EVERY BUSINESS FACES SPECIFIC RISKS, BUT THERE ARE SOME UNIVERSAL TRUTHS WHEN IT COMES TO ASSESSING THEM
Every business faces specific risks, but there are some universal truths when it comes to assessing them.
There is risk in everything we do. There’s no escaping it. Just when you start to feel comfortable, bam, up pops something unexpected or, perhaps worse, something you should have known was coming. Look at all the investors who were lulled into complacency by rising and relatively smooth stock markets in North America and then burned when the correction just about every analyst was predicting arrived in August. The lesson learned, as every Boy Scout knows, is simple: Be prepared.
Of course, there’s no way to predict how things will turn out. Even government-sanctioned monopolies or oligopolies, the most coveted of business models, face plenty of risks, from government changes to public opinion. Just ask Air Canada, which was privatized in 1988 and subsequently had major problems that led it into bankruptcy protection. Or ask Ontario’s Brewers Retail, the provincial-backed monopoly beer retailer, whose foreign owners have been forced to open their doors to the very same craft brewers that are eating into their market share.
Risk, of course, largely depends on the industry, but generally encompasses competitive, regulatory, political and operational components. That said, risk management practitioners say there are some broad rules that can help just about any business figure things out. Gaetano Geretto, founder and president of Pelecanus Strategic Advisory Services Inc. in Toronto, even has developed an acronym for it: IQM, which stands for identification, quantification and mitigation. And, unlike investing, past performance is key in predicting future results.
“Actuaries sometimes get accused of living their lives through the rear-view mirror, but the reality is you need to go on past events,” Geretto says. “Think of all the actuaries who use earthquake data or catastrophic events like storms or hurricanes to get a sense of the amount of loss. You need something to go on to serve as a benchmark, but then you take information and tweak it a bit based on your current circumstances.”
Others in the industry follow a similar path. Carol Willson, an associate partner in the risk practice at Ernst & Young, says the first step is to understand an organization’s strategic, operational and business objectives, which lends context to the risks that are then identified. She says it’s possible for companies to manage risk on their own in an ad-hoc fashion, especially if they have someone initially walk them through the steps. But best-in-class organizations are making the process more formal and disciplined, even to the point of auditing to make sure the process has the rigour and discipline in relation to acceptable standards, such as ISO 31000 by the International Organization for Standardization, and COSO 2004 developed by the Committee of Sponsoring Organizations of the Treadway Commission, an independent private-sector initiative sponsored by five professional associations in the U.S.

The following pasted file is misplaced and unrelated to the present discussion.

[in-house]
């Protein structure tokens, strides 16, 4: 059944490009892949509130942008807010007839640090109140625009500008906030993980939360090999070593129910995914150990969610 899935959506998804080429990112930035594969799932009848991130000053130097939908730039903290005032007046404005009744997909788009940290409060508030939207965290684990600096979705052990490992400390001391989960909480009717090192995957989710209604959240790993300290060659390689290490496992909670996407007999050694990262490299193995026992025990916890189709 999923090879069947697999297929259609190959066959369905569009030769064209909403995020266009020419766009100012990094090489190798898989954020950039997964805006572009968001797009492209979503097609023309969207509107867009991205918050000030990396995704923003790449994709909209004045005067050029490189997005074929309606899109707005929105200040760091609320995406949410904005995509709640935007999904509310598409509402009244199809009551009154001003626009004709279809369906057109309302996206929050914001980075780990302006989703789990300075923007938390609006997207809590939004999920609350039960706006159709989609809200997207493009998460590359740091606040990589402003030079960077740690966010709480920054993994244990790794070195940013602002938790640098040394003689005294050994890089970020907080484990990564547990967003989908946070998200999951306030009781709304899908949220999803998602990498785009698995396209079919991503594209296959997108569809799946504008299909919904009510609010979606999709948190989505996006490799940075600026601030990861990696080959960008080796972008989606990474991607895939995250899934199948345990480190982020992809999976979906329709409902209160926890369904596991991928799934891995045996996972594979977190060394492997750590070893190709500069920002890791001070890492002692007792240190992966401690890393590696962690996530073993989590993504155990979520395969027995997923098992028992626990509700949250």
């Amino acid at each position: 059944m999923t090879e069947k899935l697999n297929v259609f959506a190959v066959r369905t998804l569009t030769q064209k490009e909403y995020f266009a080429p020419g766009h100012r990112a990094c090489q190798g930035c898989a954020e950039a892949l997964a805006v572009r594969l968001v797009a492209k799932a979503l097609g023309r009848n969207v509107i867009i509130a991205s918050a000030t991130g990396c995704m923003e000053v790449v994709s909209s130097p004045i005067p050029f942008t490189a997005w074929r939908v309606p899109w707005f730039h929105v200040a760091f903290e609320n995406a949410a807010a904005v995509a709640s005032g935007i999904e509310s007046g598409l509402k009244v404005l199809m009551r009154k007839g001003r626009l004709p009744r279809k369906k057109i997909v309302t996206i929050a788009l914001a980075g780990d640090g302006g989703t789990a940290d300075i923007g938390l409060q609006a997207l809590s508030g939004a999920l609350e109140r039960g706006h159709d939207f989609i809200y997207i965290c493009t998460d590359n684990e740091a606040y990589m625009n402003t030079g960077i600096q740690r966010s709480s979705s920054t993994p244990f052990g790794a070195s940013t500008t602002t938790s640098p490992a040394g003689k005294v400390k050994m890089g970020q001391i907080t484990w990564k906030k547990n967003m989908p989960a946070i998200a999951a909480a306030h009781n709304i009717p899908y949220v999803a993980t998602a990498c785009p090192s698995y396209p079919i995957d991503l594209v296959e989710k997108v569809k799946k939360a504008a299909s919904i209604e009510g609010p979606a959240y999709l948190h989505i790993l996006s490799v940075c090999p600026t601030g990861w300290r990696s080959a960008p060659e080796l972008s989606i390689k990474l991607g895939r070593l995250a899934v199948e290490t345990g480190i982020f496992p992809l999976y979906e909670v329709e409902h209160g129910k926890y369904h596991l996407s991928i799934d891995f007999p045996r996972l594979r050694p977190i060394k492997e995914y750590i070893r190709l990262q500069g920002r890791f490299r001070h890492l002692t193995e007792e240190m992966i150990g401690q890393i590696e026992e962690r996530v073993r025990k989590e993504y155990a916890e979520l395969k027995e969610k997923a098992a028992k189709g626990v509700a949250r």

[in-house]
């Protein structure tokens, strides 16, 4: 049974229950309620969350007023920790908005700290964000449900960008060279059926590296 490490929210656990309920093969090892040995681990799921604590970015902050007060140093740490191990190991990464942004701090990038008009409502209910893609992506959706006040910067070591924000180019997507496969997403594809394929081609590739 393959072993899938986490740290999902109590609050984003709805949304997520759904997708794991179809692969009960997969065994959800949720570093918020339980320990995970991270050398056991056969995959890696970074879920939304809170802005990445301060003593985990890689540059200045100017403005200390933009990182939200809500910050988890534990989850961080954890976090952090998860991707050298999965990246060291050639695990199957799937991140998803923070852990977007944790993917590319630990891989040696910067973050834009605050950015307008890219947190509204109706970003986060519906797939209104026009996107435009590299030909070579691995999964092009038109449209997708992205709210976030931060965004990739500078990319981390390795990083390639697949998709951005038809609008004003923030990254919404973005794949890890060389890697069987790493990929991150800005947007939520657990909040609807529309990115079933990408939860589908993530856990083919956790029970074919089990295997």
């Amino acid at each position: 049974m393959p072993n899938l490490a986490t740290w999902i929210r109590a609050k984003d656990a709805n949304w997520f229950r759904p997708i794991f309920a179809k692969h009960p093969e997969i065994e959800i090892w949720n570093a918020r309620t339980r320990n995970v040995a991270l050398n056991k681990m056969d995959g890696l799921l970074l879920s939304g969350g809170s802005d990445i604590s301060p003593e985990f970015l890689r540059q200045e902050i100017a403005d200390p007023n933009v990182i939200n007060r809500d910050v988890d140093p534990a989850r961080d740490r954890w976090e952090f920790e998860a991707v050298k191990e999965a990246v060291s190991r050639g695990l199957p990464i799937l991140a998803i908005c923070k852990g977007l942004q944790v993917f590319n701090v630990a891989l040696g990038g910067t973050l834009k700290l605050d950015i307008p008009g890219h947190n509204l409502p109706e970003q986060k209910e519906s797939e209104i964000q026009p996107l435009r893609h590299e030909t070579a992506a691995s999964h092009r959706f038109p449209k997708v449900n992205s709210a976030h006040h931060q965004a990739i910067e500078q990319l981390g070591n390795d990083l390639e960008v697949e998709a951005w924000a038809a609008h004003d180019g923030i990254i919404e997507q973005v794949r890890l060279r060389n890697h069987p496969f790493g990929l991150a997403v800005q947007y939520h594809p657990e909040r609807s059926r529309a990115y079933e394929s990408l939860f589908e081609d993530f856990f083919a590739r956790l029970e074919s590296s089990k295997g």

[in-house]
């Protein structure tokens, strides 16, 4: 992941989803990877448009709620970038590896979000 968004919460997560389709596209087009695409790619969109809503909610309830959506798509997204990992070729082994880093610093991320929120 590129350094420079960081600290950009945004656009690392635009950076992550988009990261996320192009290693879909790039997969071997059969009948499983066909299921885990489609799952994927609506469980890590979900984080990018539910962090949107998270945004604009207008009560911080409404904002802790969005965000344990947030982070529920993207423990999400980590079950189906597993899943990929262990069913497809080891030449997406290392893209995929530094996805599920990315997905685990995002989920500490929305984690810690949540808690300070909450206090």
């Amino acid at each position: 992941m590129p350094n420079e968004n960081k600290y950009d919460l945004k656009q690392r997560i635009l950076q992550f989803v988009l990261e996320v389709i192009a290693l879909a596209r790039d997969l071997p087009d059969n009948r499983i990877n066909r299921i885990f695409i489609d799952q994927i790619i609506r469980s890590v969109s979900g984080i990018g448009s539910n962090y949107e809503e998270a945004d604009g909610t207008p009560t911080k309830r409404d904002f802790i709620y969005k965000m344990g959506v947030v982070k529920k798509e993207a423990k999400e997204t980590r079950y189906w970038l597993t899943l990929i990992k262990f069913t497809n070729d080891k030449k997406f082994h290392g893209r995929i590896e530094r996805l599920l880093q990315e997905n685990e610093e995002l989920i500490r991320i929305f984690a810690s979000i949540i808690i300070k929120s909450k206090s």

A lot of how businesses approach risk is up to the risk tolerance of their owners or executives and board. More risk, more reward, at least in theory. Geretto says the decision for businesses is similar to the ones that people make in their own lives on a regular basis. For example, you will likely take out insurance when you buy a home — something you have to do if you take out a mortgage — but how much insurance is up to you. Having a $500 deductible will be more expensive than having a $10,000 deductible, but you’ll have more peace of mind knowing that just about everything that could happen is pretty much covered.
Likewise, professionals may want to take out liability insurance if they are giving advice in case that advice is wrong and they are held liable for the resulting damage. Entrepreneurs can spread the risk of starting a business by getting more investors. Of course, they would then also share